Mr. Wilbur declared it was the policy of
his department to apply treaty ratio to
auxiliaries as well as to capital ships, so
j that the navy ns a whole would be the
'equal of that of Great Britain and pro-
I portionately stronger in every class than
that of Japan.
With the completion of certain repairs
on the battleship Florida, he said, the
battle fleet itself would be in first class
condition. The Florida, he added, would
be put in condition as soon as the money
is available. On that basis, he asserted,
there was no ground for alarm that the
navy was falling below the 5-5-3 ratio.
In a letter signed by him and presented
to the committee at the same time, he
said he could make no recommendation on
the bill proposing expenditure of $6,-
500,000 for modernization, as it would
be in conflict with President Coolhlge's
Would Not Violate Treaty.
Washington. I). C., Jan. B.—Secretary
Hughes in a letter rend today to the
House naval committee, took the position
that the elevation of guns on American
capital ships would uoi -.otate rite turn*
treaty, aitheugh it might have the •un
fortunate ■ fft-ct jNEIsLiEiiL-tgi
The Inter also recited shat vfbite ' ■
Britain hail taken the view that the- fit.
[(orations proposed w-iiiWlNfehWro'‘
of the treaty, Japan took the opposite
JOHN SNOOK NEW WARDEN
AT THE ATLANTA PRISON
Formal Announcement of His Apoint
meiit Made By Attorney General Stone.
(By the AMMOdated Preas)
Washington. Jan. B.—Formal an
nouncement of the appointment of John
Snook, warden of Idaho state penitenti
ary, as warden of the Atlanta Federal
prison, was announced today by Attor
Mr. Snook will take office January 20.
It is expected he will have the full staff
of the prison selected by that date.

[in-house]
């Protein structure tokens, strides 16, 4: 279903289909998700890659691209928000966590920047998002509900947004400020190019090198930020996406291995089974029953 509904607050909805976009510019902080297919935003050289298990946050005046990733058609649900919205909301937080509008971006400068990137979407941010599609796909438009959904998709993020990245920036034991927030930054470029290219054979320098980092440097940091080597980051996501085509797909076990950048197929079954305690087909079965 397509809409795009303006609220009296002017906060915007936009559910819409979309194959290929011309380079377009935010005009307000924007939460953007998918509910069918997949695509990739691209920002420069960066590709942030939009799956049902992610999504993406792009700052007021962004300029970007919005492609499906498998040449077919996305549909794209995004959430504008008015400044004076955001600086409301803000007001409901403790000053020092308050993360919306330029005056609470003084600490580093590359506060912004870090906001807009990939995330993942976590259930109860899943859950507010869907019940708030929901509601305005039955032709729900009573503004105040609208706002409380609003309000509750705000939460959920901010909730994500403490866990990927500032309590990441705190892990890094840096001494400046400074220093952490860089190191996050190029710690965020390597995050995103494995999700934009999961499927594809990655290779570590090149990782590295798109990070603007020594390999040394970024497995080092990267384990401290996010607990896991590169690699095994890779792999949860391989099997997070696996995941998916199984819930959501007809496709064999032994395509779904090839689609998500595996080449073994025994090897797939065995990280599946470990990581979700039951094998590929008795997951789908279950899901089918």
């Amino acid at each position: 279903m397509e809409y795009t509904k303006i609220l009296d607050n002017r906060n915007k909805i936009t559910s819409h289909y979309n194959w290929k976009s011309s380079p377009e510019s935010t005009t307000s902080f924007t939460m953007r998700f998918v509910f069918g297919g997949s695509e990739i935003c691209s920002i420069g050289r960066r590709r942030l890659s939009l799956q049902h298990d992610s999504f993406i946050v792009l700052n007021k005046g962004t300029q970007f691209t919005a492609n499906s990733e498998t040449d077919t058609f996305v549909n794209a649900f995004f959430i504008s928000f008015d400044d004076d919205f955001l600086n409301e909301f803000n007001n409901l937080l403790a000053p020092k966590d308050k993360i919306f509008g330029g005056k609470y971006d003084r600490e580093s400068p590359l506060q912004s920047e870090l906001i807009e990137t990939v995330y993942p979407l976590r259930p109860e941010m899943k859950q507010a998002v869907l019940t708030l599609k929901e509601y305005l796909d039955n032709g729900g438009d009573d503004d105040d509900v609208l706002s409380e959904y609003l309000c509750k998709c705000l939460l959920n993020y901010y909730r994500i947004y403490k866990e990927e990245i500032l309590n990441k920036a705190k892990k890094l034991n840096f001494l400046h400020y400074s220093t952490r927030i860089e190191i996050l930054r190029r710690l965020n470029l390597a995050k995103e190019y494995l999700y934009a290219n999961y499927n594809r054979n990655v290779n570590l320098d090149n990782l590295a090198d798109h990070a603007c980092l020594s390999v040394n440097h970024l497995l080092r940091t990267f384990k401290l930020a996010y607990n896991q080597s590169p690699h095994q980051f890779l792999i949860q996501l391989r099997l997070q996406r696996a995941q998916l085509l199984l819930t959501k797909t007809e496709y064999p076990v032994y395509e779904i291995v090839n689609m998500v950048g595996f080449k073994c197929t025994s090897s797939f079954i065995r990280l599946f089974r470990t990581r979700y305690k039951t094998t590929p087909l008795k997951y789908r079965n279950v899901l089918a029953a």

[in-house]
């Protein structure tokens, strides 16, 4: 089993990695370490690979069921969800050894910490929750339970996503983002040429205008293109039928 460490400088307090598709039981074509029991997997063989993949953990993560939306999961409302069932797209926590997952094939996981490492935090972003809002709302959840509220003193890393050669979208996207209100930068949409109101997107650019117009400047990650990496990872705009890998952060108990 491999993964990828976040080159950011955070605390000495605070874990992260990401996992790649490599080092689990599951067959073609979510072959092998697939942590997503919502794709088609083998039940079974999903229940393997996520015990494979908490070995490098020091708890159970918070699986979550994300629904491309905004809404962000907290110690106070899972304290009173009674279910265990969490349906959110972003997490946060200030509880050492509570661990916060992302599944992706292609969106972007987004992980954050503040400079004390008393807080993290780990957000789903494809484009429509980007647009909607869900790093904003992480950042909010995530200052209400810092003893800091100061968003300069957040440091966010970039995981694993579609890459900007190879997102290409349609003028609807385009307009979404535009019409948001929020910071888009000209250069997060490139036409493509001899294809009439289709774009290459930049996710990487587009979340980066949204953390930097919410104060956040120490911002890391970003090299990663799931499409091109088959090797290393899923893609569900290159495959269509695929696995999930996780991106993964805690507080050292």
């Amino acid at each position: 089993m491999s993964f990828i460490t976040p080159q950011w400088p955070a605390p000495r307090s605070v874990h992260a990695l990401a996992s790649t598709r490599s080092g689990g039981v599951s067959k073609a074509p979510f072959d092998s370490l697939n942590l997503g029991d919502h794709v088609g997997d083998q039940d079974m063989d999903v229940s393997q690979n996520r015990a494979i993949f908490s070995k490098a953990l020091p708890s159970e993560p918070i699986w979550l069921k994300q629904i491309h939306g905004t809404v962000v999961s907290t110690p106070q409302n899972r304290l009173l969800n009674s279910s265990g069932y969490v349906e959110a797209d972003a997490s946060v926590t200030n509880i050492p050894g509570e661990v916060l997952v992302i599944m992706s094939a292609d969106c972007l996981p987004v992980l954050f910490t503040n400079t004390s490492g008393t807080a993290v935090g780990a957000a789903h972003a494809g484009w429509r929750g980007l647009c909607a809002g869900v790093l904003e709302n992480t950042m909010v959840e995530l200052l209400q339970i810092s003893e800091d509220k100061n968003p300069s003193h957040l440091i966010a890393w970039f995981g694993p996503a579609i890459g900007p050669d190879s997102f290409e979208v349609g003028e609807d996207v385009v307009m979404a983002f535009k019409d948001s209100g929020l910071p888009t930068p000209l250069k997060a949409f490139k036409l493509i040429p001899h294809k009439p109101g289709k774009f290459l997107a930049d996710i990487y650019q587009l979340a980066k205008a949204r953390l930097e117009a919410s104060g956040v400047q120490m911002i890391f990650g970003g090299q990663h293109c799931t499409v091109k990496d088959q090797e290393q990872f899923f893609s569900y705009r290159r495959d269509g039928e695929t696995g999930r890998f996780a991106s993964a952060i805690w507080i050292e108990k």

American Oratory Finds Favor Among
(By the Amoemted Proas)
Rio De Janeiro, Jan. B.—A local
newspaper has published some sarcastic
comments on -public speaking in Brazil,
contrasting the lucidity and directness
of certain public speakers of North
America to the wandering vagueness,
under similar conditions, of well-known
The writer says that in Brazil the
public orator as a rule, has no idea of
time or progress. In order to tell a
simple fact he piles up adjectives, brings
rows of verbs into line, creates confus
ion by abusing the use of details,
metaphors and imagery. And this not
being enough, he makes his voice quaver
in older that the phrase and the speech
Bay State Governor Inducted.
Boston, Mass., Jan, B.—Alvan T. Ful
ler, for the past two years lieutenant gov
ernor of Massachusetts, was today in
xalled in the governor, to which office he
was elected in November to succeed
('banning H. Cox. The inauguration
was one of the most brilliant seen here
in recent years. The ceremonies took
place in tbe hall of the House of Repre
sentatives in the presence of a gathering
that filled the chamber to its capacity.
Following the administration of the oath
of office Governor Fuller delivered his
inaugural address, outlining the policies
of his administration. The new gover
j nor was escorted by the first corps cadets,
which has served as the governor's es
-1 cort on ceremonial occasions since 1741.
The worst thing about winter is it
doesn’t come in summer.
WHAT SHITTY’S CAT SAYS
I Unsettled, probably occasional sbowen|
, tonight and Friday. t , ,-A|j|S